Researchers have identified three historical generations among SGM older adults: Invisible, Silenced, and Pride Generations (Fredriksen-Goldsen et al., 2017). The Invisible Generation came of age during worldwide wars, a global economic depression, and at a time when one’s sexual orientation and gender identity were not discussed or disclosed. The Silenced Generation came of age during the Lavender Scare when coming out as SGM could result in employment termination, educational or military expulsion, termination of parental rights, incarceration, or invasive and involuntary medical procedures. The Pride Generation came of age during the civil rights movement, gay liberation, and collective calls for change.

A newer and younger group of older adults—composed of Baby Boomers who came of age during the AIDS epidemic in the 1980s and 1990s—could arguably be called the Caregiver Generation, given the creative caregiving networks and supports that emerged among this generational cohort in response to the AIDS crisis. Multigenerational advocacy recognizes the benefits of advocacy among these generational subgroups of older adults as well as advocacy among Generation X, Millennial, and Generation Z SGMs.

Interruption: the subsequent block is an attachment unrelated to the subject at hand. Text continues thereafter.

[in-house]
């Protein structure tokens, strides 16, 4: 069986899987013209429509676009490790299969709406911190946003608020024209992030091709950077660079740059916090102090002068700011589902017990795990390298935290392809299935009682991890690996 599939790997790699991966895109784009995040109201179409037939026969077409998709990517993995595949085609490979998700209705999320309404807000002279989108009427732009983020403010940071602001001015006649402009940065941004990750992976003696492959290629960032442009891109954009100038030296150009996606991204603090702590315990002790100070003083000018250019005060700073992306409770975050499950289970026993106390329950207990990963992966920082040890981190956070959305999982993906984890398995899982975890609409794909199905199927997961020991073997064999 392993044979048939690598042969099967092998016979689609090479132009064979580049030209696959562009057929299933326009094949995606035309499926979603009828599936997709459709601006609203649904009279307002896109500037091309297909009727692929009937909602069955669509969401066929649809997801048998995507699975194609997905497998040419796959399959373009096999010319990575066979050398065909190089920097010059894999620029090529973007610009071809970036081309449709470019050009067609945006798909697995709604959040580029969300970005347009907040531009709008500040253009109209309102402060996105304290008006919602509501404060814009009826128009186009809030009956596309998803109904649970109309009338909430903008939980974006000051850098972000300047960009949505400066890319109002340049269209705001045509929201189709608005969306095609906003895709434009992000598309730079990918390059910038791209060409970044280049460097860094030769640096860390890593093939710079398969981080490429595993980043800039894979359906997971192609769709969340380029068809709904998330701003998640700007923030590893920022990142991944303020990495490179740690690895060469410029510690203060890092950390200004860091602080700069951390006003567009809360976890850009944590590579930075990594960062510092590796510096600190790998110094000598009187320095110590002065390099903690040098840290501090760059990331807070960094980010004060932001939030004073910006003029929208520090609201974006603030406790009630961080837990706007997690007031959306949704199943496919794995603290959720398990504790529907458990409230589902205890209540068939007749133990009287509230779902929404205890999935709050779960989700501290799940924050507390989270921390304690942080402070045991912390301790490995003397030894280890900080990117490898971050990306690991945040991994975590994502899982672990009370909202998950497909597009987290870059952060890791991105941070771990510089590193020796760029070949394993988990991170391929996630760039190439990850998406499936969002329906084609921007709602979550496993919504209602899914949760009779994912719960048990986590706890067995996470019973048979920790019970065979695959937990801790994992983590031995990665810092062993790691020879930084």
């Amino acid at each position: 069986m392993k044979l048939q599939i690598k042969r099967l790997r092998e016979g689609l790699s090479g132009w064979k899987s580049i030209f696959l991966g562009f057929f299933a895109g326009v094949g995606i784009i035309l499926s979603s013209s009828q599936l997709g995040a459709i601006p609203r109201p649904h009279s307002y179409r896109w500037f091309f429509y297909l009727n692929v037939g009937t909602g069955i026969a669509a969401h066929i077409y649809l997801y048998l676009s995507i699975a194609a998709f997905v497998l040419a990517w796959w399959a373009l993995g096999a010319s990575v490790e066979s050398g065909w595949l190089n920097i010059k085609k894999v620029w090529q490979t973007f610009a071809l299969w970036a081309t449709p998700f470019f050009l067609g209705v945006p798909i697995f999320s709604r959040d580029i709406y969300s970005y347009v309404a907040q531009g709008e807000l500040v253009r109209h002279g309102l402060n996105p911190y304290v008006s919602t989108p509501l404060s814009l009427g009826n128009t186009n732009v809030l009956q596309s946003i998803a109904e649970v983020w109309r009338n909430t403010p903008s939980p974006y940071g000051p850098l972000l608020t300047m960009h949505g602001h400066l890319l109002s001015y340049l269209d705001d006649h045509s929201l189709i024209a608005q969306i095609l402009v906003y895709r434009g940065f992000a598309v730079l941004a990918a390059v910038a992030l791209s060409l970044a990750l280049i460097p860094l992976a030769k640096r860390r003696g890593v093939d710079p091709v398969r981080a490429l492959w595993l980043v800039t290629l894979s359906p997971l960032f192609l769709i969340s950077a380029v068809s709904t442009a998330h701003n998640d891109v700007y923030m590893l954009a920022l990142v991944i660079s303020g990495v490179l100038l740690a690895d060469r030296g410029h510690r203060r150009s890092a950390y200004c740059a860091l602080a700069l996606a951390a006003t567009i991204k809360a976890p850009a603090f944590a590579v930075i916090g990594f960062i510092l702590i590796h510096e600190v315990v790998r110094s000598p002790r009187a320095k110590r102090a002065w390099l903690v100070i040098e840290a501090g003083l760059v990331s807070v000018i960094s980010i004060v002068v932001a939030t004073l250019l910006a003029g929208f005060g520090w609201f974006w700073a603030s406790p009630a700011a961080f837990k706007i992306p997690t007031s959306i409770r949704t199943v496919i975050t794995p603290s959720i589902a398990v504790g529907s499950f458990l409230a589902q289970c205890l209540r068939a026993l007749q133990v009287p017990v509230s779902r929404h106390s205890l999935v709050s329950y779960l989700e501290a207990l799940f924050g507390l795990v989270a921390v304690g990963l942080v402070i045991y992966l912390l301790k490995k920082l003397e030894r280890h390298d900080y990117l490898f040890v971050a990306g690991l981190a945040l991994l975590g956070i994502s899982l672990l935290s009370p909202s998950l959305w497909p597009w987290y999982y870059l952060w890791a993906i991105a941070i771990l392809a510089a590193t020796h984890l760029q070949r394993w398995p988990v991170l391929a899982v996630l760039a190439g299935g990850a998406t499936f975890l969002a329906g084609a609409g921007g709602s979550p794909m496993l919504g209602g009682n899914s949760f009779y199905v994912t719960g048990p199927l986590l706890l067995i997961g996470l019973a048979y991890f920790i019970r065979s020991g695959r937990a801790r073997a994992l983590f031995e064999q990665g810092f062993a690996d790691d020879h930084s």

A multigenerational focus also provides opportunities to reconceptualize aging and services for older adults via an equity lens. While many government programs define older adults at ages 60 or older, a racial justice lens would include younger ages. Decades of discrimination or stress among SGMs can wear the body down, which is exacerbated for SGMs navigating concurrent forms of oppression (e.g., racism, xenophobia). Thus, programs, services, and funding for “older adults” that incorporate a racial justice lens might begin at age 50 (or even 45).